Home network music / audio server solutions

jimscreechy

Active Member
Yes very true, I suppose people generally emphasise or discus the points pertinent to their own inclinations. As the joke goes about the scientist economist and sociologist.
 

PK0001

Novice Member
That is "the point" of a NAS - it's a computer (like any other) which has been stripped down to the bare necessities needed to store files and serve them over a network. This makes them simple and cheap. There's been a lot of "function creep" in the NAS market over the years as vendors have "added back in" lots of things which then drives the requirement for higher specification and more expense. For some of them, about the only distinction between and NAS and a full fat server (technically, a NAS is a server) is the operating system they run.
mickevh - thanks very much for such a comprehensive post. I’m not massively technical so this is useful.
 

PK0001

Novice Member
You don't actually need uPNP (or DLNA) to stream media - most media players will stream from CIFS/SMB Shares, though the presentation might not be as pretty, but that's more an attribute of the client not the storage medium
Remember I said I was not massively technical… well, could you briefly touch on what you mean by streaming from CIFS/SMB Shares practically in terms of serving music files? I faintly understand that CIFS/SMB is a file sharing protocol.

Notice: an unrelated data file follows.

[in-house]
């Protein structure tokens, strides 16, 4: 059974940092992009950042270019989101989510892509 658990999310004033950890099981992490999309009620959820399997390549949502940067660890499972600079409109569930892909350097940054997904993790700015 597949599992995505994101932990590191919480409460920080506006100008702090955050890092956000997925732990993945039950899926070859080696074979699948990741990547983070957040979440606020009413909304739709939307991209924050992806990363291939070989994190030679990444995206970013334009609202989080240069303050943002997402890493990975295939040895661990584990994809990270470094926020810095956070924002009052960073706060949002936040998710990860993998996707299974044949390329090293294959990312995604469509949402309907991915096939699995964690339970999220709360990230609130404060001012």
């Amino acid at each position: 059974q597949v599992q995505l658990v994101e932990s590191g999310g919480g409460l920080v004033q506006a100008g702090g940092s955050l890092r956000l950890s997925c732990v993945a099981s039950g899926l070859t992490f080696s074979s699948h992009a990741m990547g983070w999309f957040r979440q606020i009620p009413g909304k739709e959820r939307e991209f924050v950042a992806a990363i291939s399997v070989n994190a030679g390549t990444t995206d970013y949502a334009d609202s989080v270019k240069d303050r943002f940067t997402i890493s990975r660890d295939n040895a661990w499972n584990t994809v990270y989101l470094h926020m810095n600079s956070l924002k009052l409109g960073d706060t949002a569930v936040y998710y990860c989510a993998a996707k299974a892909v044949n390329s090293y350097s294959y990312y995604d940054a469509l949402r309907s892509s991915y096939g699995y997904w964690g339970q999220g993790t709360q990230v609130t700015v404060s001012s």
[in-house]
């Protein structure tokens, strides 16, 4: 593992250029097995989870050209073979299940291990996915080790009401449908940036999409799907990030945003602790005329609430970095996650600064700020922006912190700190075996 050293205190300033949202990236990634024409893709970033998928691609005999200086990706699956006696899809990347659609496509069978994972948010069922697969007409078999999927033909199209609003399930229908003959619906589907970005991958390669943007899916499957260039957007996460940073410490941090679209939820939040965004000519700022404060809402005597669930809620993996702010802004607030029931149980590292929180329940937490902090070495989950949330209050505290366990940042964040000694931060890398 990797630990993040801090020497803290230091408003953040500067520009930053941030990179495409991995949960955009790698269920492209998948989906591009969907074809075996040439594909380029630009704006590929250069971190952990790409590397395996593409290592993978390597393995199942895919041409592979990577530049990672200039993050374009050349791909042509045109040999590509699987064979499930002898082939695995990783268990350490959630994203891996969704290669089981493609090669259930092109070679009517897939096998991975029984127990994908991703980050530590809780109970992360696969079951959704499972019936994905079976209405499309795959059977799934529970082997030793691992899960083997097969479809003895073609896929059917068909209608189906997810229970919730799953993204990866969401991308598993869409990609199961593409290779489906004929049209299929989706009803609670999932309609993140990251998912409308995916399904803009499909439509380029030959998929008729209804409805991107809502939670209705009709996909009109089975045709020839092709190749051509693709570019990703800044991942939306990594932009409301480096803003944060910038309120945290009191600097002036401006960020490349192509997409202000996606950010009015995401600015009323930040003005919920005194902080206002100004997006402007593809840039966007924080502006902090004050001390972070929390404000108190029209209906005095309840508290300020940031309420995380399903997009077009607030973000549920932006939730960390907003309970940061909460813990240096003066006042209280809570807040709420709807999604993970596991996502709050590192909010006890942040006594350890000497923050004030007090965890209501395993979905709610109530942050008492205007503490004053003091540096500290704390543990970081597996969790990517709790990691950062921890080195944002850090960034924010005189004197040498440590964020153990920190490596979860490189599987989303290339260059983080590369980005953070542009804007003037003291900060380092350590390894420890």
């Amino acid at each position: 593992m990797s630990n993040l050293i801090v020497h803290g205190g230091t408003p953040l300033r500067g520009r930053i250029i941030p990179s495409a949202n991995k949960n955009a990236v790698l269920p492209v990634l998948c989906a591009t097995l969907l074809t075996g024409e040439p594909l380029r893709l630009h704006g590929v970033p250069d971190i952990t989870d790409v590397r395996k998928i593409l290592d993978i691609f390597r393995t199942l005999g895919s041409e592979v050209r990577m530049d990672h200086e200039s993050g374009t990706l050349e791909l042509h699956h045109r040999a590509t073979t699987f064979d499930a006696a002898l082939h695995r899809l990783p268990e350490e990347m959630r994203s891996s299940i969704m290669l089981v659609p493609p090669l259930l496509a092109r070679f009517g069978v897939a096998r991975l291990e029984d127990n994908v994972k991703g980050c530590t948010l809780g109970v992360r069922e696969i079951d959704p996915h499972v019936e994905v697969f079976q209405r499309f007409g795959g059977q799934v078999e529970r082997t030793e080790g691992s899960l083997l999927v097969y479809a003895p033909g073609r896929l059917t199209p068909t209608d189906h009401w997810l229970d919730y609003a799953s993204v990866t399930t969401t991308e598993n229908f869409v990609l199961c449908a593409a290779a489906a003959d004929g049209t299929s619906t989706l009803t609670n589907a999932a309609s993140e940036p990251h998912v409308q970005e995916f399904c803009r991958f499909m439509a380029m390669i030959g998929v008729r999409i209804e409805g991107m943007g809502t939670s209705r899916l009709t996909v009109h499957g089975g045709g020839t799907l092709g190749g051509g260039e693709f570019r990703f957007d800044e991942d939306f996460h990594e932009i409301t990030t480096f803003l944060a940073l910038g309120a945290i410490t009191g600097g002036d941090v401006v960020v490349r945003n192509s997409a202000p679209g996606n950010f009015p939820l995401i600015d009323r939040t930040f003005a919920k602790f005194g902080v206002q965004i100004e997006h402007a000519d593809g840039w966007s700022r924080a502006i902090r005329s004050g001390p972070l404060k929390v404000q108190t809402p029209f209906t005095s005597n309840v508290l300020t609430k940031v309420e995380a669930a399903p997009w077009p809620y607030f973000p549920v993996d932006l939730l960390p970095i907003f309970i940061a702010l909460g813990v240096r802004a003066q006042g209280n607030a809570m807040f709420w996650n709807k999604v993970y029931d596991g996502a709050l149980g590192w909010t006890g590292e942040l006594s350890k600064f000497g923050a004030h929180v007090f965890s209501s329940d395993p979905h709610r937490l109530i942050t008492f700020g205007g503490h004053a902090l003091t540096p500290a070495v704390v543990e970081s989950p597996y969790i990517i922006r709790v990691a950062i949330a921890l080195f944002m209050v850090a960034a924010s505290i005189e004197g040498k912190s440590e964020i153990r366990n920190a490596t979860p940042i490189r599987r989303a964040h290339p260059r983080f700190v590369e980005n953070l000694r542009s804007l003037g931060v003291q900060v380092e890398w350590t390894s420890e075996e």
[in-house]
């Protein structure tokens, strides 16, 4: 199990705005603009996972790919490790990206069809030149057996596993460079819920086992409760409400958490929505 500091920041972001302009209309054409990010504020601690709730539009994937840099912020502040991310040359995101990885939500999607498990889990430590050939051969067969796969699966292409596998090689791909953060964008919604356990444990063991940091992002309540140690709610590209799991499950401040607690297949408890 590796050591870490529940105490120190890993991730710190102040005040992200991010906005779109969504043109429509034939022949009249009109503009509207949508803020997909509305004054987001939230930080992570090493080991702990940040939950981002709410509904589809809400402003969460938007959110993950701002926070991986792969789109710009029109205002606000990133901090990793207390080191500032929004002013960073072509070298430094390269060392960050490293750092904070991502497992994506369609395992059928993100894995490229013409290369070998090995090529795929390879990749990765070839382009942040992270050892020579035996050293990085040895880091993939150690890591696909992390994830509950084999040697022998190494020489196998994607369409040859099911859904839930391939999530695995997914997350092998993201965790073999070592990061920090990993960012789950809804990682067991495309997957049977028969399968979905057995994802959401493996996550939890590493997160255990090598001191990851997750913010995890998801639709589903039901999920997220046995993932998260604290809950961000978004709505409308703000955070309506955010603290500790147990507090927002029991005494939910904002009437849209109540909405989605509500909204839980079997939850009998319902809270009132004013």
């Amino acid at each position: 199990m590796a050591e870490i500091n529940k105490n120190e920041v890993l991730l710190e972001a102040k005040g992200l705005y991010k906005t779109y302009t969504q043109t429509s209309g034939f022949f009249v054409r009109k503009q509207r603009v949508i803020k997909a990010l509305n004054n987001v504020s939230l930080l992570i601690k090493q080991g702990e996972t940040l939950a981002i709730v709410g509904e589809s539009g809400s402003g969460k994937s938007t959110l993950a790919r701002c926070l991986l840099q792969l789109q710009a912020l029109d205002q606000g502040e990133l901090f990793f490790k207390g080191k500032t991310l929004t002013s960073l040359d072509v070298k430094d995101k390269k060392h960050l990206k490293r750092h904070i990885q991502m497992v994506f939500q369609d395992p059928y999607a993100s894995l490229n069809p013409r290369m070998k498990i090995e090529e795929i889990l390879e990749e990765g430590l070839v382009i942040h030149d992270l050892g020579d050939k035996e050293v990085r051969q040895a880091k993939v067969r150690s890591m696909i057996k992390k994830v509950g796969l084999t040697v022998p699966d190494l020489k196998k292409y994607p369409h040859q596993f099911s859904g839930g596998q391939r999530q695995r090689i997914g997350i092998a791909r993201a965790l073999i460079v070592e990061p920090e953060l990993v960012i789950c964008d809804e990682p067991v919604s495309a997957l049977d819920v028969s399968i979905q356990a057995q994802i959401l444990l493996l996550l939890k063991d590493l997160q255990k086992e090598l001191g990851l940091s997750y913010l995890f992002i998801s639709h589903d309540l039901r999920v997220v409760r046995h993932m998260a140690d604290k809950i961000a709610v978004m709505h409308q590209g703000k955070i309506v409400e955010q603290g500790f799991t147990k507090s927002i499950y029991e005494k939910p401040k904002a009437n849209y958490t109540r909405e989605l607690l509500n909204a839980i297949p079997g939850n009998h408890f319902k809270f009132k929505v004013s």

PK0001

Novice Member
You might want to "go round the loop again" a few times to consider what you goals are and rank them in order of priority; For example, is it low cost, low noise, ease of use, headless operation, number of discs you can host, application you want to run, redundancy (RAID,) ease of install, etc. etc. etc. That'll help you hone in on what you want.
It’s fair enough for suggesting this. I’m taking a somewhat top-down approach to this in the first instance. I’ll be able to home in on more specific objectives from here on.
 

PK0001

Novice Member
The latter seems to be a cross purposes: On the one hand you don't want a consumer NAS because they are too powerful, but the latter option suggests you want a full fat OS because you want something more powerful and flexible.
I am considering Roon, and from what I understand, a NAS powerful enough to run the Roon Core server software is very expensive indeed. This is why I’m looking into solutions such a NUC which can possibly act as server for music but is also powerful enough to run Roon Core.